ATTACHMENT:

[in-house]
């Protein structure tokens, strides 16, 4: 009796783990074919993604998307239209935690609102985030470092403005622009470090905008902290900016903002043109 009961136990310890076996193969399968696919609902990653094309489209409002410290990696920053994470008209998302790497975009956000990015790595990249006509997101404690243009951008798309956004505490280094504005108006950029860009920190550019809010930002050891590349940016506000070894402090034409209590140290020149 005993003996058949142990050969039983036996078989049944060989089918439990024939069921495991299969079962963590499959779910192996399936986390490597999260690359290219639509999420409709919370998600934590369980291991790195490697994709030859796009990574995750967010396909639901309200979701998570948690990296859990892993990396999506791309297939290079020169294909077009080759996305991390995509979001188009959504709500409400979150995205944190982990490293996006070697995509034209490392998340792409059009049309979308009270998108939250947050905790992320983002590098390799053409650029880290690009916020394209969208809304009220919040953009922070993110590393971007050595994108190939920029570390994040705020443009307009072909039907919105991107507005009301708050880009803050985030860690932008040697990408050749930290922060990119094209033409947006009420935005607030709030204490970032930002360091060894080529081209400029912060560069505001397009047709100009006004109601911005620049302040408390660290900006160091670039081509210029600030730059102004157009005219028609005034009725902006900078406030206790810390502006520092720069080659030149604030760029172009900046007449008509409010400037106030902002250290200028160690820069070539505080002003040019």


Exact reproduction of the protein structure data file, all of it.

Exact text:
[in-house]
């Protein structure tokens, strides 16, 4: 009796783990074919993604998307239209935690609102985030470092403005622009470090905008902290900016903002043109 009961136990310890076996193969399968696919609902990653094309489209409002410290990696920053994470008209998302790497975009956000990015790595990249006509997101404690243009951008798309956004505490280094504005108006950029860009920190550019809010930002050891590349940016506000070894402090034409209590140290020149 005993003996058949142990050969039983036996078989049944060989089918439990024939069921495991299969079962963590499959779910192996399936986390490597999260690359290219639509999420409709919370998600934590369980291991790195490697994709030859796009990574995750967010396909639901309200979701998570948690990296859990892993990396999506791309297939290079020169294909077009080759996305991390995509979001188009959504709500409400979150995205944190982990490293996006070697995509034209490392998340792409059009049309979308009270998108939250947050905790992320983002590098390799053409650029880290690009916020394209969208809304009220919040953009922070993110590393971007050595994108190939920029570390994040705020443009307009072909039907919105991107507005009301708050880009803050985030860690932008040697990408050749930290922060990119094209033409947006009420935005607030709030204490970032930002360091060894080529081209400029912060560069505001397009047709100009006004109601911005620049302040408390660290900006160091670039081509210029600030730059102004157009005219028609005034009725902006900078406030206790810390502006520092720069080659030149604030760029172009900046007449008509409010400037106030902002250290200028160690820069070539505080002003040019």